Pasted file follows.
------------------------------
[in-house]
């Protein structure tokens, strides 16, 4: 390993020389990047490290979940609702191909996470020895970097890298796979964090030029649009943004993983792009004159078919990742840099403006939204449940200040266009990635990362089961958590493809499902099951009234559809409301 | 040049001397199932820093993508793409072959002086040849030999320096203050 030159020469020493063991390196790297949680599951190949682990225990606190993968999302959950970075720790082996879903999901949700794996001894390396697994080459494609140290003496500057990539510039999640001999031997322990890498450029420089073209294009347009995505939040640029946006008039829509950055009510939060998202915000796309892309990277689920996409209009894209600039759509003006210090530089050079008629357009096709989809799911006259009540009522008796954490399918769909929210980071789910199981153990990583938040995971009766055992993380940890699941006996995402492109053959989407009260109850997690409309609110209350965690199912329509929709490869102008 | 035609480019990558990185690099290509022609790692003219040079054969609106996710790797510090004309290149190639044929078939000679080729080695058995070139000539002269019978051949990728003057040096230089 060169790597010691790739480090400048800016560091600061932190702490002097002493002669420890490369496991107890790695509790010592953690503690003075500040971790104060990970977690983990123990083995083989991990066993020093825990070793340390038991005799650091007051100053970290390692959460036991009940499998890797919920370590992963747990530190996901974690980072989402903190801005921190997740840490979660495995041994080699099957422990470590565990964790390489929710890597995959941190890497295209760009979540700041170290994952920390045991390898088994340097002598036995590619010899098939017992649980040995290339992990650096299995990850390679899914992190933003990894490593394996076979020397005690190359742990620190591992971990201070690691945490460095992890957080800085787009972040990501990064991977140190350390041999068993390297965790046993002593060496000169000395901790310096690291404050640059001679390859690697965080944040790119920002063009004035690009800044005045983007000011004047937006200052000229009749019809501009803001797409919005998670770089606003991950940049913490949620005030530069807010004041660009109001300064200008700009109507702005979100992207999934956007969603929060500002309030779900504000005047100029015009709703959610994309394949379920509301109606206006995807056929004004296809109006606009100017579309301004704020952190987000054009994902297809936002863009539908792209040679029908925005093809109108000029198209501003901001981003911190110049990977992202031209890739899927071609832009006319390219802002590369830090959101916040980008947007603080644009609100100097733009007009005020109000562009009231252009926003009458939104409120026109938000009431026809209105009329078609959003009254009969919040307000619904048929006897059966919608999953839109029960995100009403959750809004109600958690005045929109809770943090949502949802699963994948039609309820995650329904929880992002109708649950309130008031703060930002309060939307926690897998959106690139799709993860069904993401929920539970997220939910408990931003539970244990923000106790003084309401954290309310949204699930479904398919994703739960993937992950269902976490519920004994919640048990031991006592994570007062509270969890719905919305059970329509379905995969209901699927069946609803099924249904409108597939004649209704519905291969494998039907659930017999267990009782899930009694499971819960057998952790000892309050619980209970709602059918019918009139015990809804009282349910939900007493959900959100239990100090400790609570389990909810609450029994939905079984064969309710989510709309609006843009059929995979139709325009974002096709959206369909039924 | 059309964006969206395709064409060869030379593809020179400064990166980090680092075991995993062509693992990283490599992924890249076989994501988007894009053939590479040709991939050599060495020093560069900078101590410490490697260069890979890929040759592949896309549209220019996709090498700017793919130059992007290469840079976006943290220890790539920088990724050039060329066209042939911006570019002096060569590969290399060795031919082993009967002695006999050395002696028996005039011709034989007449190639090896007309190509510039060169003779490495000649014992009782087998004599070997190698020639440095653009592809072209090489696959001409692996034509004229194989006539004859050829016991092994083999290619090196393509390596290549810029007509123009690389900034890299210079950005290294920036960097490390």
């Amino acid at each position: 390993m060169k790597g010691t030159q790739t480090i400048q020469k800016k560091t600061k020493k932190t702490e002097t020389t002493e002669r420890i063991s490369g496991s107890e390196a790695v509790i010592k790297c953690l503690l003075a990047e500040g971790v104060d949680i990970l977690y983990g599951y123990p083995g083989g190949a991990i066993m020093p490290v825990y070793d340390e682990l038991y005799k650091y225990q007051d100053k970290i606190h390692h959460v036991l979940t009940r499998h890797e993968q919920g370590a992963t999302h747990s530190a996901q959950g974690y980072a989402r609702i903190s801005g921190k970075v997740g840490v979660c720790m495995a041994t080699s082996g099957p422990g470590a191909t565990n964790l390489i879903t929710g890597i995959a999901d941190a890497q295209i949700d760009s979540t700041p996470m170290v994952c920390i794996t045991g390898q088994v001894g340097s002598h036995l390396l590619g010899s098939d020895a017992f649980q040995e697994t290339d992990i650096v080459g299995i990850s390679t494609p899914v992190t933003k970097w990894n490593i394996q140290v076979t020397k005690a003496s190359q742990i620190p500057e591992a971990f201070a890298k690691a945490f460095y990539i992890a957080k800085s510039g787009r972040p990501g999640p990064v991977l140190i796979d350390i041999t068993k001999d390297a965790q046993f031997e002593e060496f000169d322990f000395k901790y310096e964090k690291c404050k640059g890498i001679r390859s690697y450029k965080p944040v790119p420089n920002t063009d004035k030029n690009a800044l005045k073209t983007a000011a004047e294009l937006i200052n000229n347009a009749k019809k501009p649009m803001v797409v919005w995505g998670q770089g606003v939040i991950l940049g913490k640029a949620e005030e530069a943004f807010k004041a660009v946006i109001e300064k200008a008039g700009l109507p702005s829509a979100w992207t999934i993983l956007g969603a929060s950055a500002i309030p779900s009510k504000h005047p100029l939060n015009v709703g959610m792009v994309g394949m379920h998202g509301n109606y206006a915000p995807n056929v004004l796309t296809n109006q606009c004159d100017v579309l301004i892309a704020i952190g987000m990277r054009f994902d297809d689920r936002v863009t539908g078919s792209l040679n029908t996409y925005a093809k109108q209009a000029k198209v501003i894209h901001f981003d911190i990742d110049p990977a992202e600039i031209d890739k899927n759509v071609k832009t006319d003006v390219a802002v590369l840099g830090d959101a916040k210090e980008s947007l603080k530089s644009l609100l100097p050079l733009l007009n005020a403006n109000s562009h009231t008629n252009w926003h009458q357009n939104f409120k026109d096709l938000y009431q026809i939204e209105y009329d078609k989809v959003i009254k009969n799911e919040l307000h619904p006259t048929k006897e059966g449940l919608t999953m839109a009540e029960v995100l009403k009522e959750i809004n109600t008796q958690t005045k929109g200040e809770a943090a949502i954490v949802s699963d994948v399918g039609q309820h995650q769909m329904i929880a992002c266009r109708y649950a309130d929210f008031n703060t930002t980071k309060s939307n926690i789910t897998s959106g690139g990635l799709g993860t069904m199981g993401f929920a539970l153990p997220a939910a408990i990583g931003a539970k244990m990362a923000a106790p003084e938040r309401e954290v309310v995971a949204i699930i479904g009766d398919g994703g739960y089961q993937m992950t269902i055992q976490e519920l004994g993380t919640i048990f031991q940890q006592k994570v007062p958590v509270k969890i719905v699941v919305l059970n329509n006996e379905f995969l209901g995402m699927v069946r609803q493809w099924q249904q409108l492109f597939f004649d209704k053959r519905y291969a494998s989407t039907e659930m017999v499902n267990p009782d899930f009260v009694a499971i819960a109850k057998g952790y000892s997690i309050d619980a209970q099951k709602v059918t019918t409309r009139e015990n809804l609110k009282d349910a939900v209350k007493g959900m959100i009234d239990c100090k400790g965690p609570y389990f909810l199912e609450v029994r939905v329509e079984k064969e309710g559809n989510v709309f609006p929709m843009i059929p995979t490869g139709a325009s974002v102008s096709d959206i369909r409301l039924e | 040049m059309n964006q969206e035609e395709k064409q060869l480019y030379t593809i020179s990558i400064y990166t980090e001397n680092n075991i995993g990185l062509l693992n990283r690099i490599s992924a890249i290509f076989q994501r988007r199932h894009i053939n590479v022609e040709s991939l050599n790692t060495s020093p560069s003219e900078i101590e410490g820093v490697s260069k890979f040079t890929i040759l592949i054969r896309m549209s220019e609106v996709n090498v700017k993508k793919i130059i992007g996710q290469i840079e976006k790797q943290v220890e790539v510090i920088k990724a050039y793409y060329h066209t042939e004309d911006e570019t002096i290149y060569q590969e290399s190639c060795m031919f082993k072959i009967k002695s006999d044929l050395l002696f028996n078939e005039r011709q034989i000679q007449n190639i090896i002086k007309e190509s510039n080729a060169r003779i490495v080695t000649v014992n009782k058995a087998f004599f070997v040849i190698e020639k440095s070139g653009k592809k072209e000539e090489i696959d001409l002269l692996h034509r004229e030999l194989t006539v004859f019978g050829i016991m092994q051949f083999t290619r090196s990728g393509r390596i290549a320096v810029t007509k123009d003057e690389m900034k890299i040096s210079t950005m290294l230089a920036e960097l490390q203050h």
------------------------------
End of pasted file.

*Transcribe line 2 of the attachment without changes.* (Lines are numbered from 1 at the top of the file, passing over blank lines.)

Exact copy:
């Protein structure tokens, strides 16, 4: 390993020389990047490290979940609702191909996470020895970097890298796979964090030029649009943004993983792009004159078919990742840099403006939204449940200040266009990635990362089961958590493809499902099951009234559809409301 | 040049001397199932820093993508793409072959002086040849030999320096203050 030159020469020493063991390196790297949680599951190949682990225990606190993968999302959950970075720790082996879903999901949700794996001894390396697994080459494609140290003496500057990539510039999640001999031997322990890498450029420089073209294009347009995505939040640029946006008039829509950055009510939060998202915000796309892309990277689920996409209009894209600039759509003006210090530089050079008629357009096709989809799911006259009540009522008796954490399918769909929210980071789910199981153990990583938040995971009766055992993380940890699941006996995402492109053959989407009260109850997690409309609110209350965690199912329509929709490869102008 | 035609480019990558990185690099290509022609790692003219040079054969609106996710790797510090004309290149190639044929078939000679080729080695058995070139000539002269019978051949990728003057040096230089 060169790597010691790739480090400048800016560091600061932190702490002097002493002669420890490369496991107890790695509790010592953690503690003075500040971790104060990970977690983990123990083995083989991990066993020093825990070793340390038991005799650091007051100053970290390692959460036991009940499998890797919920370590992963747990530190996901974690980072989402903190801005921190997740840490979660495995041994080699099957422990470590565990964790390489929710890597995959941190890497295209760009979540700041170290994952920390045991390898088994340097002598036995590619010899098939017992649980040995290339992990650096299995990850390679899914992190933003990894490593394996076979020397005690190359742990620190591992971990201070690691945490460095992890957080800085787009972040990501990064991977140190350390041999068993390297965790046993002593060496000169000395901790310096690291404050640059001679390859690697965080944040790119920002063009004035690009800044005045983007000011004047937006200052000229009749019809501009803001797409919005998670770089606003991950940049913490949620005030530069807010004041660009109001300064200008700009109507702005979100992207999934956007969603929060500002309030779900504000005047100029015009709703959610994309394949379920509301109606206006995807056929004004296809109006606009100017579309301004704020952190987000054009994902297809936002863009539908792209040679029908925005093809109108000029198209501003901001981003911190110049990977992202031209890739899927071609832009006319390219802002590369830090959101916040980008947007603080644009609100100097733009007009005020109000562009009231252009926003009458939104409120026109938000009431026809209105009329078609959003009254009969919040307000619904048929006897059966919608999953839109029960995100009403959750809004109600958690005045929109809770943090949502949802699963994948039609309820995650329904929880992002109708649950309130008031703060930002309060939307926690897998959106690139799709993860069904993401929920539970997220939910408990931003539970244990923000106790003084309401954290309310949204699930479904398919994703739960993937992950269902976490519920004994919640048990031991006592994570007062509270969890719905919305059970329509379905995969209901699927069946609803099924249904409108597939004649209704519905291969494998039907659930017999267990009782899930009694499971819960057998952790000892309050619980209970709602059918019918009139015990809804009282349910939900007493959900959100239990100090400790609570389990909810609450029994939905079984064969309710989510709309609006843009059929995979139709325009974002096709959206369909039924 | 059309964006969206395709064409060869030379593809020179400064990166980090680092075991995993062509693992990283490599992924890249076989994501988007894009053939590479040709991939050599060495020093560069900078101590410490490697260069890979890929040759592949896309549209220019996709090498700017793919130059992007290469840079976006943290220890790539920088990724050039060329066209042939911006570019002096060569590969290399060795031919082993009967002695006999050395002696028996005039011709034989007449190639090896007309190509510039060169003779490495000649014992009782087998004599070997190698020639440095653009592809072209090489696959001409692996034509004229194989006539004859050829016991092994083999290619090196393509390596290549810029007509123009690389900034890299210079950005290294920036960097490390």